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Physiotherapy. 2019 Jan 19. pii: S0031-9406(19)30012-4. doi: 10.1016/j.physio.2019.01.006. [Epub ahead of print]

Cognitive factors are associated with disability and pain, but not fatigue among physiotherapy attendees with persistent pain and fatigue.

Author information

1
Bury Integrated Pain Service, Radcliffe Primary Care Centre, Northern Care Alliance NHS Group, 69 Church Street West, Radcliffe, Manchester, M26 2SP, UK; School of Health Sciences, University of Salford, Allerton Building, Salford, Manchester, M6 6PU, UK; Department of Physiotherapy, Northern Care Alliance NHS Group, Fairfield General Hospital, Rochdale Old Road, Bury, Greater Manchester, BL9 7TD, UK. Electronic address: david.thompson@pat.nhs.uk.
2
Bury Integrated Pain Service, Radcliffe Primary Care Centre, Northern Care Alliance NHS Group, 69 Church Street West, Radcliffe, Manchester, M26 2SP, UK; Department of Physiotherapy, Northern Care Alliance NHS Group, Fairfield General Hospital, Rochdale Old Road, Bury, Greater Manchester, BL9 7TD, UK; School of Healthcare, Faculty of Medicine and Health, Baines Wing, University of Leeds, Leeds, LS2 9JT, UK.
3
School of Health Sciences, University of Salford, Allerton Building, Salford, Manchester, M6 6PU, UK; Department of Research and Innovation, Northern Care Alliance NHS Group, Summerfield House, 544 Eccles New Road, Salford, Greater Manchester, M5 5AP, UK.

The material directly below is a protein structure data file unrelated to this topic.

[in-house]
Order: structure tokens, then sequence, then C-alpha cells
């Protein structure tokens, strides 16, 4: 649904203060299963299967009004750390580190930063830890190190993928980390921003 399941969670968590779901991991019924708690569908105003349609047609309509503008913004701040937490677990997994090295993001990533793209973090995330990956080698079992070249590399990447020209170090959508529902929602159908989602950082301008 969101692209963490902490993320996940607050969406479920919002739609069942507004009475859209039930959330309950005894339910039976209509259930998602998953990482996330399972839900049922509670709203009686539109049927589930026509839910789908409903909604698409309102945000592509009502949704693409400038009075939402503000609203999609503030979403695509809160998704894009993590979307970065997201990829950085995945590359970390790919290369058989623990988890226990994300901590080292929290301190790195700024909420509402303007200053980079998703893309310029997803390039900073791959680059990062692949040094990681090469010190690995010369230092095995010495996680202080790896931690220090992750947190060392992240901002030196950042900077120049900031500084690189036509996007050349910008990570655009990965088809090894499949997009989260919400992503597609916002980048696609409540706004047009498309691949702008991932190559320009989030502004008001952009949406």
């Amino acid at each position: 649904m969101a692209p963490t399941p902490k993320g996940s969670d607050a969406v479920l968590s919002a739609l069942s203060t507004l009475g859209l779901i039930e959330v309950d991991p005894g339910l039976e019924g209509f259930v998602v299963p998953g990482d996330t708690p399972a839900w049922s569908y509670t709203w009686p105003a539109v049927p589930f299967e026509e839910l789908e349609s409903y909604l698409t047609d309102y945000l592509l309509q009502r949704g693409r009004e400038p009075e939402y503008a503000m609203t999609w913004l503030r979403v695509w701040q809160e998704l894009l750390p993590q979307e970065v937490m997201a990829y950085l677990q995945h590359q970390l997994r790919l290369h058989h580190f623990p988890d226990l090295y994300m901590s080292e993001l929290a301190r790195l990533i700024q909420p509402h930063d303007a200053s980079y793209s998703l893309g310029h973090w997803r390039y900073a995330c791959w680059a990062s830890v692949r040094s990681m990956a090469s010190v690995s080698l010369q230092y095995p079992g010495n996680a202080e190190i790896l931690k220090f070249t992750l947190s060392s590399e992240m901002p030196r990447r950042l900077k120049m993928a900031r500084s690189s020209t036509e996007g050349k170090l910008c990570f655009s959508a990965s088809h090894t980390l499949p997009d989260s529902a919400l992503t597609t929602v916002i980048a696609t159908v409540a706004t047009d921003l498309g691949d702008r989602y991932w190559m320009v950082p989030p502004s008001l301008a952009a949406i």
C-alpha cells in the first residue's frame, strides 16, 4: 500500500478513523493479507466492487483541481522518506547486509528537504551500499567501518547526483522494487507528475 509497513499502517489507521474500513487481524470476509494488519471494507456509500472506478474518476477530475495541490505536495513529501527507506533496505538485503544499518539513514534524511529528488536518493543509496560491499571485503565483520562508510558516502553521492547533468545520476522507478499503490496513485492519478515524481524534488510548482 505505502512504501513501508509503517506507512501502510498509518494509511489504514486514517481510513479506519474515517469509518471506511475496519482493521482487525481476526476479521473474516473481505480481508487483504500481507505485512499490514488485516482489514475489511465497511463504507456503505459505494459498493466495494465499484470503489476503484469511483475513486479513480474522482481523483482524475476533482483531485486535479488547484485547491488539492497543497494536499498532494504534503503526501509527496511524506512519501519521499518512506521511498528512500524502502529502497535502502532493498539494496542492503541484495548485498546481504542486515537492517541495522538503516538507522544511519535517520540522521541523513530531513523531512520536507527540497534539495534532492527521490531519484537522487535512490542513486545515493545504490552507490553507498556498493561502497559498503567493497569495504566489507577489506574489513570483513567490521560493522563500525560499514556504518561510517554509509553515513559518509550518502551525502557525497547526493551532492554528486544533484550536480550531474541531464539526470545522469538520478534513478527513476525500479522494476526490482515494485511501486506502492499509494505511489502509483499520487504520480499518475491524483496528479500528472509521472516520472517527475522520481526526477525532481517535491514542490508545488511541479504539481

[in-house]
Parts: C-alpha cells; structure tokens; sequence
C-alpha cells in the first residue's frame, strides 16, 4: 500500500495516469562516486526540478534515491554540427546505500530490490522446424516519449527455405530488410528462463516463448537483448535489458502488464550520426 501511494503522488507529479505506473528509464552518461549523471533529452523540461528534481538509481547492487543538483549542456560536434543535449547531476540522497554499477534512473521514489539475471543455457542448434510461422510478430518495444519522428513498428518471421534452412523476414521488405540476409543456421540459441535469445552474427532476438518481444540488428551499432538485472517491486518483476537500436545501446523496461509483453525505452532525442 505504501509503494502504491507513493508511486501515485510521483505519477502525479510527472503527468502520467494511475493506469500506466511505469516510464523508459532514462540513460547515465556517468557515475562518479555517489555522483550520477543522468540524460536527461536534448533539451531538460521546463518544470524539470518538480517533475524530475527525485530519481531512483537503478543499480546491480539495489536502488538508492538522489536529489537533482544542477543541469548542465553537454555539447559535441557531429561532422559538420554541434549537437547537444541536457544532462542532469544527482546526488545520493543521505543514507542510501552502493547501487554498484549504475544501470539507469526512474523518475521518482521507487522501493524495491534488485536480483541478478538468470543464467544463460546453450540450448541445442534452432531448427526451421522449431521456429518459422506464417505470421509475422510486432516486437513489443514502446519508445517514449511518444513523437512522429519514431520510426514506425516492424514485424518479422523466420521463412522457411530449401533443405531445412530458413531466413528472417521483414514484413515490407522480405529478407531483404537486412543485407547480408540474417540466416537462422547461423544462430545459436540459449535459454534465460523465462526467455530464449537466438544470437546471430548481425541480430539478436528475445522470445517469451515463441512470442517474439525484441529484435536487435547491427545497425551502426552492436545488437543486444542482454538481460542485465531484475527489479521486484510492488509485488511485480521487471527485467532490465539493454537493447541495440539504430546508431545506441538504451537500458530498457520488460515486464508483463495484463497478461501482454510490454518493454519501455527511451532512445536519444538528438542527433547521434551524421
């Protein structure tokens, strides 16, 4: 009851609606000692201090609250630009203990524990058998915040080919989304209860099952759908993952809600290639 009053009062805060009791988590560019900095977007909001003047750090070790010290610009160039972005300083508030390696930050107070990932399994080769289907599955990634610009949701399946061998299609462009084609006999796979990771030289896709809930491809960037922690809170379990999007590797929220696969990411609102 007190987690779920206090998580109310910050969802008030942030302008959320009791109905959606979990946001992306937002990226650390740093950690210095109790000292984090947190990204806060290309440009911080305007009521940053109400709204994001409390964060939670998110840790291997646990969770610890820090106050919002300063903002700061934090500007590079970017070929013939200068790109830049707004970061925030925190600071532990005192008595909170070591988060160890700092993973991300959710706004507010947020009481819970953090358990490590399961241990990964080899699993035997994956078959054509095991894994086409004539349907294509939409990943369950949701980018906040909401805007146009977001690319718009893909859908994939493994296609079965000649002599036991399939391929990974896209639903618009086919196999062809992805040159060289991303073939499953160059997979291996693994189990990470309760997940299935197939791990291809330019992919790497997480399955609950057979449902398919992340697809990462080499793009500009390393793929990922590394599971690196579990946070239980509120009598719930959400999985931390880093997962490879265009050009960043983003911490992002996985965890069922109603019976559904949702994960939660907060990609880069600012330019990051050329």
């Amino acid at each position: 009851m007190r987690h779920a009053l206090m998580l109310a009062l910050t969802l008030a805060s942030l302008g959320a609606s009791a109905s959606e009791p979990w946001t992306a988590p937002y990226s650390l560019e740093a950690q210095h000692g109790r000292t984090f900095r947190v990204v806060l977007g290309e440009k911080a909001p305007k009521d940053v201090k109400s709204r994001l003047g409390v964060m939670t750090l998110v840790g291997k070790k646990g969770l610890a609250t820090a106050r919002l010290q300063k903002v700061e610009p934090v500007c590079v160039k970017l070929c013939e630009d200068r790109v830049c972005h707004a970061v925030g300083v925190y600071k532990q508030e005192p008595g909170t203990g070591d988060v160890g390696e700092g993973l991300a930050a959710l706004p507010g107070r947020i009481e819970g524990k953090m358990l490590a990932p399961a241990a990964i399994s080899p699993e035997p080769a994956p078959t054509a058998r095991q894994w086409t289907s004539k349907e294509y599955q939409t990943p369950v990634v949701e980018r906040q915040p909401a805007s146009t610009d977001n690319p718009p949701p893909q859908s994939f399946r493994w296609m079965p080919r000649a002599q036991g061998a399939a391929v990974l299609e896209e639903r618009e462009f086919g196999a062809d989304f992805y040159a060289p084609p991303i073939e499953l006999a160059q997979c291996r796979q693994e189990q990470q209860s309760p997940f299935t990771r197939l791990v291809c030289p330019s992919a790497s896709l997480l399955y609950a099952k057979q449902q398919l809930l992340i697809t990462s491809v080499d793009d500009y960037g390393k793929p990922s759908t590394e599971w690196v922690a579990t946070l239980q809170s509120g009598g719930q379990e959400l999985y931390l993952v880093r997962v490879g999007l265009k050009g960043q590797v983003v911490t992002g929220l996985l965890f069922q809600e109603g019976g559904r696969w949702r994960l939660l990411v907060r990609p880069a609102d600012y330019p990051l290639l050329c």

Abstract

OBJECTIVES:

Most research exploring the relationship between cognitive factors and pain, disability and fatigue in patients with persistent pain/fatigue has been performed in multi disciplinary environments. It is unclear whether these associations are consistent in other contexts. This study therefore aimed to establish the relationships between these factors in patients with persistent pain/fatigue referred for physiotherapy treatment.

DESIGN:

Cross-sectional observational study assessing the association between cognitive factors (self-efficacy and catastrophizing) and levels of pain, disability, mental fatigue and physical fatigue in patients with persistent pain/fatigue disorders. Data were analysed using regression analyses.

SETTING:

Two out-patient physiotherapy departments, Manchester, UK.

PARTICIPANTS:

166 patients with persistent pain and fatigue disorders chronic widespread pain, fibromyalgia and chronic fatigue syndrome/myalgic encephalopathy).

MAIN OUTCOME MEASURES:

Disability was assessed using the Fibromyalgia Impact Questionnaire, whilst mental and physical fatigue were assessed with the sub-scales of the Chalder Fatigue Scale. Pain intensity was measured with a Numeric Pain Rating Scale, self-efficacy with the Chronic Pain Self-efficacy Questionnaire and catastrophizing with the Pain Catastrophizing Scale.

RESULTS:

Cognitive factors were significantly associated with pain (self-efficacy beliefs β=-0.30, P<0.05; catastrophizing β=0.24, P<0.05) and disability (self-efficacy beliefs β=-0.62, P<0.05), but not fatigue.

CONCLUSIONS:

Similar associations were observed in patients referred to physiotherapy as to those observed in patients treated in multi disciplinary clinical environments. Self-efficacy beliefs appear to be particularly strong determinants of disability, but exert a lesser influence over pain or fatigue. Targeting self-efficacy may be an effective method to reduce disability in patients with persistent pain and fatigue disorders.

KEYWORDS:

Catastrophization; Chronic pain; Fatigue; Rehabilitation; Self-efficacy

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